Luminance to Choose A PaletteOct 28, 2010 In Process By Tim Aidlin
Hue and saturation are not necessarily the most important part of creating a palette. How the colors interact with each other is just as important, if not more important
“I’m not sure about that blue. Do you have a more ‘corporate’ blue? I’ve heard that blue inspires trust.”
Designers hear this sort of comment myriad times throughout their career, and it’s rarely a good conversation. Often the client isn’t even asking for a specific color change, but rather, a color palette that’s similar to sites that resonate with their personal tastes or articles they’ve read about the “meaning of colors”—the theory that blue paired with tan will look much more corporate than a blue paired with florescent orange is one example. Unfortunately, even base colors can be interpreted different ways, as is noted on the Microsoft Office site:
Colors and their common connotations in Western culture
|White||Clean, innocent, pure||Cold, empty, sterile|
|Red||Strong, brave, passionate||Dangerous,aggressive,domineering|
|Yellow||Happy, friendly, optimistic||Cowardly, annoying, brash|
|Brown||Warm, earthy, mature||Dirty, sad, cheap|
|Green||Natural, tranquil, relaxing||Jealous, inexperienced, greedy|
|Blue||Strong, trustworthy, authoritative||Cold, depressing, gloomy|
Frequently, it’s the way colors interact together that make it difficult to create a strong palette for the web. Once he or she decides on a primary color—whether that be corporate blue or royal blue—how does a designer extrapolate that out into a full palette that accounts for the many different places a color might be used on a site?
An easy, expedient and free way to quickly generate a color palette is to use one of the many online tools available:
So how does a designer determine which of the thousands of pre-existing palettes to use? Or what combination are actually worthwhile? One empirical, helpful trick is to refer to the contrast / luminosity of the colors in combination.
Color decisions need to consider contrast because contrast is key to usability. It’s also the most powerful visual information – before hue and saturation – and therefore best capable of guiding attention. Furthermore, it’s much more effective to counteract color deficiency confusion by testing for contrast, than trying to choose the “right” color hue.
In other words, hue and saturation are not necessarily the most important part of creating a palette. How the colors interact with each other is just as important, if not more important.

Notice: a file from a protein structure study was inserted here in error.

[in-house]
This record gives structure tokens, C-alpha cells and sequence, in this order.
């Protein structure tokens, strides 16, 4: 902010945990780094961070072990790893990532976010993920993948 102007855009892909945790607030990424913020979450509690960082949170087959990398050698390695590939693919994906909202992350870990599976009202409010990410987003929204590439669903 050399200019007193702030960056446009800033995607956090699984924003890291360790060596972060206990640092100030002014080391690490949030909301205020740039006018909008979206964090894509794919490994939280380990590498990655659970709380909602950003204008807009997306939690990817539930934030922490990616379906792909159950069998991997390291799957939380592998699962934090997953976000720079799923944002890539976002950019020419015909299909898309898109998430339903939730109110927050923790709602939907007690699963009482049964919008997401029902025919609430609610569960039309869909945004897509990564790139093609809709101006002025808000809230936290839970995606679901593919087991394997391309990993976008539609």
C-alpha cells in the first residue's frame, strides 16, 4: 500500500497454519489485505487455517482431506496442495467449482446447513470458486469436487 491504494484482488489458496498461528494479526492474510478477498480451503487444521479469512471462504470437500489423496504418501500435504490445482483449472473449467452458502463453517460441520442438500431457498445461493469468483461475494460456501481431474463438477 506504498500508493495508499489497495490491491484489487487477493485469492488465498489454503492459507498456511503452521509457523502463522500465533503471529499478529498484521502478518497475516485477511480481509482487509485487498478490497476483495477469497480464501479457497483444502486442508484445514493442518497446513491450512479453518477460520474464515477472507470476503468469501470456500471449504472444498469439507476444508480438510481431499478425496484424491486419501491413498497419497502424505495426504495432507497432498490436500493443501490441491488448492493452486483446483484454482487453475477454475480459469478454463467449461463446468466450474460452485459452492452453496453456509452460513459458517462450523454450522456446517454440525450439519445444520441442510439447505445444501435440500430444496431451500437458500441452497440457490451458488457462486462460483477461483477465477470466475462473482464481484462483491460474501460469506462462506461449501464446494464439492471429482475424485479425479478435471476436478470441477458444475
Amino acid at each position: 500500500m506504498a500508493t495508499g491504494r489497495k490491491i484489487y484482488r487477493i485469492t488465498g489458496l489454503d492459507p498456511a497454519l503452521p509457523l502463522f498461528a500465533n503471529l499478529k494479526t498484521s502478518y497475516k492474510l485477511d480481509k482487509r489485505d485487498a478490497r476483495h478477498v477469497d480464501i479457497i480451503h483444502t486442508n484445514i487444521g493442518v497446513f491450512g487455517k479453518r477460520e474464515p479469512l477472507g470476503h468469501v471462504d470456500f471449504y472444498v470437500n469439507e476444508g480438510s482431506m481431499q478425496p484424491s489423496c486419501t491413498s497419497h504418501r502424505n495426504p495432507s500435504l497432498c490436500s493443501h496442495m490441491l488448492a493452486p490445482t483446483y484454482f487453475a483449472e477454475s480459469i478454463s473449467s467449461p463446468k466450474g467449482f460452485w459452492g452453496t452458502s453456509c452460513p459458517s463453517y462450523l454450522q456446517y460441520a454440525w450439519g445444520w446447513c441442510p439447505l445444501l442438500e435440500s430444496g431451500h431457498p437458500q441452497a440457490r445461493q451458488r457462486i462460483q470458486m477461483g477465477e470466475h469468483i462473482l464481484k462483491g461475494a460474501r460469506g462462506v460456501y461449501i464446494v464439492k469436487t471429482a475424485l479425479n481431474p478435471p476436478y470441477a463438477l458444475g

That’s because people find edges first. The human eye is geared to recognize changes in contrast/luminosity first, before recognizing actual colors. One way to help determine the best choice out of many is to simply desaturate the image and examine the difference in contrast between the colors.
This simple process makes choosing an effective palette much more simple. You’ll note in the color example above, the text in the “not as effective” panels seems jumpy and more difficult to read than the panels above them.
In most cases, the goal of good design is readability and usability. In certain cases, however, it could be advantageous to actually use weakly-contrasting colors to force the user/reader to slow down and digest the content. Of course, this idea is sometimes difficult to sell to a client because it does, in fact, look strange.
The avatars we use on MIX Online is another example of using similarly-valued colors to produce a jarring effect. This forces the user to pay more attention to the image, and sets it apart from the the rest of the content in a very particular way. Below is an example using my avatar and demonstrating the results of desaturating the image.
A real-world example would be going to ColourLovers to pick out a color palette based on the color #0099ff. Below are three nice random palettes to consider.
If we desaturate the colors, we get a different understanding of how they relate to each other.
In the case above, we see that “Automan” has three colors that are of very similar luminosity, making them difficult to use together without causing optical confusion. “Island Mist” is even more even in the luminosity, so it could be very difficult to use these colors together in any extended capacity.
Of course, just because a palette has more levels of contrast in doesn’t necessarily make it a better choice over another. It does, however, help with a sometimes-difficult decision by giving the designer and client empirical information to lean on.
Each person sees color a little differently and has his own tastes. As time progresses and I work on more projects, it becomes evident that clients and designers will often defer to their personal tastes with “creative” decisions such as color. Sometimes, though, getting even the most basic data can help inform a designer’s decision… and can offer a good explanation of why you chose *that* blue, which is just corporate enough.
How do you choose palettes for the sites your build? Do you use any indispensible tools? Just go with your gut? What about mood-boards and creative explorations? Let us know by leaving a comment below and be sure to follow us on Twitter @mixonline.